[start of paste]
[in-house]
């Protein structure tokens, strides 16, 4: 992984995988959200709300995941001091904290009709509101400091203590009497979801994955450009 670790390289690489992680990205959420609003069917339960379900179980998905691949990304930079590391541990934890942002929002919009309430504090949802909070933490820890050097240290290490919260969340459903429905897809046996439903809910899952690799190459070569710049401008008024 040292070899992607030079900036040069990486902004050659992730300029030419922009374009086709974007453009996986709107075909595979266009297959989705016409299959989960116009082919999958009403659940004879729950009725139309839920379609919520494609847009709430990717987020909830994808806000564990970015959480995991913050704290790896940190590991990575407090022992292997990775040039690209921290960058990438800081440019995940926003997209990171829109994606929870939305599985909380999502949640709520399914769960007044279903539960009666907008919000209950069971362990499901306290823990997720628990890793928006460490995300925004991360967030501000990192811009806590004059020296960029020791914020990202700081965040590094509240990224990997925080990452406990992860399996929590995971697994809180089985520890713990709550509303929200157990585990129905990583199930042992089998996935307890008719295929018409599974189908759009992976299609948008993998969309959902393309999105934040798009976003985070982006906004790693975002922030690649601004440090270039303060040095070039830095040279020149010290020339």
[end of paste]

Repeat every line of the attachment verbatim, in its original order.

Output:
[in-house]
């Protein structure tokens, strides 16, 4: 992984995988959200709300995941001091904290009709509101400091203590009497979801994955450009 670790390289690489992680990205959420609003069917339960379900179980998905691949990304930079590391541990934890942002929002919009309430504090949802909070933490820890050097240290290490919260969340459903429905897809046996439903809910899952690799190459070569710049401008008024 040292070899992607030079900036040069990486902004050659992730300029030419922009374009086709974007453009996986709107075909595979266009297959989705016409299959989960116009082919999958009403659940004879729950009725139309839920379609919520494609847009709430990717987020909830994808806000564990970015959480995991913050704290790896940190590991990575407090022992292997990775040039690209921290960058990438800081440019995940926003997209990171829109994606929870939305599985909380999502949640709520399914769960007044279903539960009666907008919000209950069971362990499901306290823990997720628990890793928006460490995300925004991360967030501000990192811009806590004059020296960029020791914020990202700081965040590094509240990224990997925080990452406990992860399996929590995971697994809180089985520890713990709550509303929200157990585990129905990583199930042992089998996935307890008719295929018409599974189908759009992976299609948008993998969309959902393309999105934040798009976003985070982006906004790693975002922030690649601004440090270039303060040095070039830095040279020149010290020339």